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Remembrance Centre, National Memorial Arboretum

​​Remembrance Centre, National Memorial Arboretum

by Glenn Howells Architects

Client National Memorial Arboretum
Awards RIBA West Midlands Regional Award 2017 and RIBA West Midlands Building of the Year Award 2017 - sponsored by Marley Eternit and RIBA National Award 2017

© Rob Parrish

A strong sense of anticipation precedes some projects just because of their very special nature and the Remembrance Centre at the National Memorial Arboretum does not disappoint.

A well-proportioned, neo-classical façade projects the appropriate level of gravitas associated with a building of such importance. The client preferred to use timber as the main material and it does indeed add a softness and human scale to an otherwise relentless colonnade. The colonnade does however create an allusion to military order and formality, where every member is equal in the face of the ultimate.

A continuous projecting roof edge along the main façade is both elegant and practical. It separates the building from car park and creates a strong physically and metaphorically sense of movement from light to dark – to a space filled with memories and reminiscence.

The building rises to the challenge of unifying an existing chapel, a former visitor centre and external spaces and gardens. It addresses the Armed Forces Memorial in a powerful way. Visitors must digress from the processional axis of the memorial into the landscape before stepping into the formal approach to the arboretum. The experience becomes more gradual and thoughtful.

The palette of materials is coherent and the harmony of tones and textures is consistent throughout. Filled with light and air, the internal spaces flow freely as a counterpoise to the regularity of structure. At the same time the rectilinear geometry of the ceiling soffits exercise a calming influence over the expected busyness of the exhibition spaces, café and shop.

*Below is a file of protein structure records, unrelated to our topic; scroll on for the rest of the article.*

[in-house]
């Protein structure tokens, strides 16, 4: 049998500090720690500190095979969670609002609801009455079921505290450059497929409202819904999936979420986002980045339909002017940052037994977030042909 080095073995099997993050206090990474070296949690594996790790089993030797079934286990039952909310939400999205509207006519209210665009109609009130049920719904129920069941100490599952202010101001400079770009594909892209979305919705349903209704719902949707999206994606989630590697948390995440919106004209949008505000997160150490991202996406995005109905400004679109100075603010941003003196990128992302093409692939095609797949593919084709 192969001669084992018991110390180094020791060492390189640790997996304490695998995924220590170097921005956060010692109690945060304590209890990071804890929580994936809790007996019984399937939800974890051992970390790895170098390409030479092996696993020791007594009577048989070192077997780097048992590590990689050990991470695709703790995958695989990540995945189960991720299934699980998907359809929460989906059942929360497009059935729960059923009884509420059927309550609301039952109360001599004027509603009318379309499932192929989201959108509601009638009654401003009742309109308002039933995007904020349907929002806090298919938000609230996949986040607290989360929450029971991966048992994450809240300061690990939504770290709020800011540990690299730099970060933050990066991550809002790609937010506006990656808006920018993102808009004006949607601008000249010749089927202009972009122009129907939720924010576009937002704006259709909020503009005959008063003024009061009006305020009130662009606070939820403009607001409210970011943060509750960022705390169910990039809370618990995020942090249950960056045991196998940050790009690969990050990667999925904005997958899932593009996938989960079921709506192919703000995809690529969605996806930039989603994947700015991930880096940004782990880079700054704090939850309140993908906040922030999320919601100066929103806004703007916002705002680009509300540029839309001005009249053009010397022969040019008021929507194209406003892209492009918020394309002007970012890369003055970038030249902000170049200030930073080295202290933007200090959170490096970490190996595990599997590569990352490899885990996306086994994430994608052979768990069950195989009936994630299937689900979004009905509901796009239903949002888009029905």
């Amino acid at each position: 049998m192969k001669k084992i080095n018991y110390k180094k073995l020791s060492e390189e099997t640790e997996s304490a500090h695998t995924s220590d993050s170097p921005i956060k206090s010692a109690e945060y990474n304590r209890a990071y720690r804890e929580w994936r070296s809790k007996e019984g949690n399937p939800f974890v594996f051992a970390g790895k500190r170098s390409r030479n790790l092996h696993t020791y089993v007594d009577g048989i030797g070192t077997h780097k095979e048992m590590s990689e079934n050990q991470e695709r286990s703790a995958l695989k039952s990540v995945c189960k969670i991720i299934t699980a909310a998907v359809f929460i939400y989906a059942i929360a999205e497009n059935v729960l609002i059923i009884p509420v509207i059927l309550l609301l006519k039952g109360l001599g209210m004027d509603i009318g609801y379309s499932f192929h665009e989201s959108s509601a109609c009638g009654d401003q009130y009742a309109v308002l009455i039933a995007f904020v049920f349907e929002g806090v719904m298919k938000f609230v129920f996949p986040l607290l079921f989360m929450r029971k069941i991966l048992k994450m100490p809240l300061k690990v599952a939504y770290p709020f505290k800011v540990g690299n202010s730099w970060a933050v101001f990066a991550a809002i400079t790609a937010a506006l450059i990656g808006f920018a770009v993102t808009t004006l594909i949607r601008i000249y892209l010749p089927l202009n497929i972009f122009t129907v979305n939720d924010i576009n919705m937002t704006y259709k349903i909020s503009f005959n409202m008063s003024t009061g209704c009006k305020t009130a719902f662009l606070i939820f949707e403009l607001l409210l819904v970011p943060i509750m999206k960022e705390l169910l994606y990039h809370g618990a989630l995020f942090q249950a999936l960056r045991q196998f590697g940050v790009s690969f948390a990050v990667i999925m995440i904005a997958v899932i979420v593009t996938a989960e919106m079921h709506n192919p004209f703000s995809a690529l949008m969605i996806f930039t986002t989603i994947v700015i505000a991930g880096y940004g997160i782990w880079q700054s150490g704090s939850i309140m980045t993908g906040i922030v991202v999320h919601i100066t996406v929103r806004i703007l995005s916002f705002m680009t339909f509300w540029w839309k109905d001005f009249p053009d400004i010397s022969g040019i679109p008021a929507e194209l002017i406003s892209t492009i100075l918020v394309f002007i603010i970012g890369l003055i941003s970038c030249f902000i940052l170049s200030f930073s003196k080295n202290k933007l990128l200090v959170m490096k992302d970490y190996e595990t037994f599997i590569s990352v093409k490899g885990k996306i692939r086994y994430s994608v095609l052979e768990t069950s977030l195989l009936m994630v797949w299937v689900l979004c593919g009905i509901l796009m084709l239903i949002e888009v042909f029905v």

Details and joints, both internal and external, are so well executed that they become ‘unnoticeable’. It helps to retain a classical edge and a sense of significance avoiding a risk of an impermanent feel. This level of design discipline requires a lot of skill and knowledge and a thorough understanding of materials, which is so evident throughout the proposal.

The retention of the original pavilion structure offers a commendable sense of site history. It did however present the architects with the challenge of making the curved beams of the pavilion work with the new rectilinear geometry. Questionable at first, it does look settled once the building is experienced in full: the curved geometry adds an unexpected breath of softness and corresponds with the new reception.

The quality of daylight is sublime. A narrow strip of internal clerestory glazing turns into a gap between the roof and the external walls, allowing beams of light into both the courtyard and interior. The new colonnade casts beautiful and regular shadows on the chapel’s facade adding extra depth and tranquility to the existing building.

The project leaves an imposing but not intimidating impression. Every member of the judging panel was visibly moved by the experience of the building.

Contractor Stepnell

Structural Engineer Techniker

Landscape Architect Fira

Quantity Surveyor Edmund Shipway

Project Management Edmund Shipway

Environmental/M&E Engineer YES Engineering

Interior Design Glenn Howells Architects

Interpretation Design Real Studios

Planning Consultant Nathaniel Lichfield and Partners

CDM Coordinator Edmund Shipway

Catering Consultant Boyd-Thorpe Associates

Catering Design JoH Design

Internal area 2,799.00 m²

© Paul Miller
© Rob Parrish
© Rob Parrish
© Rob Parrish
© Glenn Howells Architects
© Glenn Howells Architects
© Glenn Howells Architects
© Glenn Howells Architects
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